mediated concert experiences

Coming to a 3.5-inch screen near you!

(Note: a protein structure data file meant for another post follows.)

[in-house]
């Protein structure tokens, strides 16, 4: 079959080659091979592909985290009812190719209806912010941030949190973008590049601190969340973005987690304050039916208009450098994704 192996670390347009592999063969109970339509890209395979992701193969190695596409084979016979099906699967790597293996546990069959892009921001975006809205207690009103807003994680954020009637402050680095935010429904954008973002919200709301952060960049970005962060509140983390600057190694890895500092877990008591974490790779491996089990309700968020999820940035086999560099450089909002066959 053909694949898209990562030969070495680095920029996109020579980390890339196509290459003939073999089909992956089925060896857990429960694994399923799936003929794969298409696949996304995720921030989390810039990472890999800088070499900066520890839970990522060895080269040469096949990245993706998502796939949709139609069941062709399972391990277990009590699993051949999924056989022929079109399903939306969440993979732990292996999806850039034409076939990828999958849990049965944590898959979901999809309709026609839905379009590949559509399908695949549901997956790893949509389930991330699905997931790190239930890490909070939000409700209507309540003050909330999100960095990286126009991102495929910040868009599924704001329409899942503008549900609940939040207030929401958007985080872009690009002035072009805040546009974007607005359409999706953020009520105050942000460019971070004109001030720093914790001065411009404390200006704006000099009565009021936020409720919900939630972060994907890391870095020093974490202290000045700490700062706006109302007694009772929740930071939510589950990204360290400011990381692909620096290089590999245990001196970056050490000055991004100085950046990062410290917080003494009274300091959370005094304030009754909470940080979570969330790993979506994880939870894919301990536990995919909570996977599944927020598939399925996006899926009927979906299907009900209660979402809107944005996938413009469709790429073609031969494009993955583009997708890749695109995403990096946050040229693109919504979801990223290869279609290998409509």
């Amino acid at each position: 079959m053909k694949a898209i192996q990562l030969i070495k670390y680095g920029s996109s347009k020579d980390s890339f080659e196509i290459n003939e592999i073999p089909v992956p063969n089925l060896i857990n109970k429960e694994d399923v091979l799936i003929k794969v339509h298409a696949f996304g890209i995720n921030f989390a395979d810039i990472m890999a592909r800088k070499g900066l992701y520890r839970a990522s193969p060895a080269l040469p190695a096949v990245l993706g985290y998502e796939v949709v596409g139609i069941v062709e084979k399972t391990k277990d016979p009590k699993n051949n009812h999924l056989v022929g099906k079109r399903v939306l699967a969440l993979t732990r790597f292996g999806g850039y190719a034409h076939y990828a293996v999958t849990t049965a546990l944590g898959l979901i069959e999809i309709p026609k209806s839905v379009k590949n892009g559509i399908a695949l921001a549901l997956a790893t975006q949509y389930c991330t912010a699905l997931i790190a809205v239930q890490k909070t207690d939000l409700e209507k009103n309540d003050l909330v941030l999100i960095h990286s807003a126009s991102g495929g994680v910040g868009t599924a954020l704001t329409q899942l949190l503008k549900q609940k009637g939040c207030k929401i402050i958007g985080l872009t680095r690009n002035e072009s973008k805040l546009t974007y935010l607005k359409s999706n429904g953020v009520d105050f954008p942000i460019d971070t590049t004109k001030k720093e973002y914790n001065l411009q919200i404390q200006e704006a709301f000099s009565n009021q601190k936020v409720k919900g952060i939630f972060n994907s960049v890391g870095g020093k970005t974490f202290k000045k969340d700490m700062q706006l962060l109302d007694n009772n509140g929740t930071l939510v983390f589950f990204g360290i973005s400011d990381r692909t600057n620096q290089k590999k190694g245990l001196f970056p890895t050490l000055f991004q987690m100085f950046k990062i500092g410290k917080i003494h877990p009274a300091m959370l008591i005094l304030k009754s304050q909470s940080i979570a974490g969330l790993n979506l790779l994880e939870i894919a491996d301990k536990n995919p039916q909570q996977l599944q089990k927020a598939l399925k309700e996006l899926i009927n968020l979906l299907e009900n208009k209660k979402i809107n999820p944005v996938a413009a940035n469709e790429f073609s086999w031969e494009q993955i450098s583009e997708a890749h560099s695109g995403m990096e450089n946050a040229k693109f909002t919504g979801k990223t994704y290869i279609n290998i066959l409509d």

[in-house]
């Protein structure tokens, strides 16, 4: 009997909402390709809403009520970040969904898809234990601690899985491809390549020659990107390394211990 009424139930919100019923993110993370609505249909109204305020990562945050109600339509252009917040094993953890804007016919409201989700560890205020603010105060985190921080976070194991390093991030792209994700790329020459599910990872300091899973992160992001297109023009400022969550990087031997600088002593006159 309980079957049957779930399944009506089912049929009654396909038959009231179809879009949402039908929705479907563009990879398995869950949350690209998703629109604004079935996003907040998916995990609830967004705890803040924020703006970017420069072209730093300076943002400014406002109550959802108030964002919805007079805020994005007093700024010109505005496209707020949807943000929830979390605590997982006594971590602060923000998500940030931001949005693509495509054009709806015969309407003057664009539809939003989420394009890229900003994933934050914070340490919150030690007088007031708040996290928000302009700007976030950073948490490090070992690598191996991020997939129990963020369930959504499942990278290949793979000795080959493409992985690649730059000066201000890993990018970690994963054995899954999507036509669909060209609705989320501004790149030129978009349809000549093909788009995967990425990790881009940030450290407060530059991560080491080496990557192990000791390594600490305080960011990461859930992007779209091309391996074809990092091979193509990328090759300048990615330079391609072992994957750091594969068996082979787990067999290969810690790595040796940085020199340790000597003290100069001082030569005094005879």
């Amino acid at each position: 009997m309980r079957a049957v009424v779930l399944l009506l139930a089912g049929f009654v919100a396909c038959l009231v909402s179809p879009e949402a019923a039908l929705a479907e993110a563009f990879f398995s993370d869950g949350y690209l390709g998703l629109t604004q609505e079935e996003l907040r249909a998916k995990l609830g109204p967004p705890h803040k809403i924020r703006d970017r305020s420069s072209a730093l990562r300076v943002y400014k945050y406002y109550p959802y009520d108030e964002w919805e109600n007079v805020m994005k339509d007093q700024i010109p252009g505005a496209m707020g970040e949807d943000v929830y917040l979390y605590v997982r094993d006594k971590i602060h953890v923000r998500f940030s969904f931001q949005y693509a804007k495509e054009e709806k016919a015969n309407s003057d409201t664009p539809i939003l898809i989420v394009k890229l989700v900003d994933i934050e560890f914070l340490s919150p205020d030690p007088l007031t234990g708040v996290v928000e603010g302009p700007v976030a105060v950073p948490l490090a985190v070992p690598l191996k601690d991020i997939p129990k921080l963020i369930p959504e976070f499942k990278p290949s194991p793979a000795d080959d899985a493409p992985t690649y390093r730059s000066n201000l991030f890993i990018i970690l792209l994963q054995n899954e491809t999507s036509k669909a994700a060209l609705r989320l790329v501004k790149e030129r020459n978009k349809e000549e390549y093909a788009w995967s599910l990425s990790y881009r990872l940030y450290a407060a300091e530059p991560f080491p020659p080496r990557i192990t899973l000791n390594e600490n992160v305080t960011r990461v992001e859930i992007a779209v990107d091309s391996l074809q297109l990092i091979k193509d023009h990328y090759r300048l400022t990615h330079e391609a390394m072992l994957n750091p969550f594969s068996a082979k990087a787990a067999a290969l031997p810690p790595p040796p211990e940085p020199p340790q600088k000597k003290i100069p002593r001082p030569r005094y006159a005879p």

The Assembly,Cape Town, five minutes before 1am and The Gaslamp Killer just let his afro loose. We jump to the beat, we laugh, we dance. Two metres away a guy records the entire gig on his iPhone. I stare at him for the longest time before I see another guy doing the same. Both are entirely frozen to the ground, arm mechanically raised, watching a completely kicking performance through a 3.5-inch screen. And so there it is, increasingly, our experiences of live music, theatre or even everyday moments and ultimately people, are being mediated through a screen. I’m starting to wonder, if the “real” experience is actually not the live action but the screen time itself? The irony is that in our efforts to “capture” a moment we’re also missing it entirely. So, what constitutes these digital memories? Because those Gaslamp Killer fans are not watching a performance, they’re watching a (smaller) version of it. Our efforts to record things, like our kids’ performances on stage, or live concerts, are no different to video-camera wielding fathers and mothers who skirted round the periphery capturing all the candle-blowing action at birthday parties in the eighties. The thing that has changed is our motivation for creating these memories. Alongside proud parents preserving a special moment, a healthy dose of narcissistic zeal drives a lot of people to capture all their “cool” moments – like a Gaslamp Killer concert – to share with friends. It raises our social status. It says “I was here and it was cool, I can prove it.” But social status and narcissism is not the crux of this post, I’m more interested in the idea that we are navigating our lives through a screen, and not just in the office. The ubiquity of mobiles facilitates our current obsession with capturing moments but it also means we are ultimately indirectly experiencing music, performances, and people. We use a screen to navigate people and their movements, even when we’re standing right in front of them! It makes me think that we are actively weaving our own “mesh” of real and virtual in everyday experiences. Entering this “matrix” of real and virtual is not something that is thrust on us, we are purposefully and deliberately creating it.

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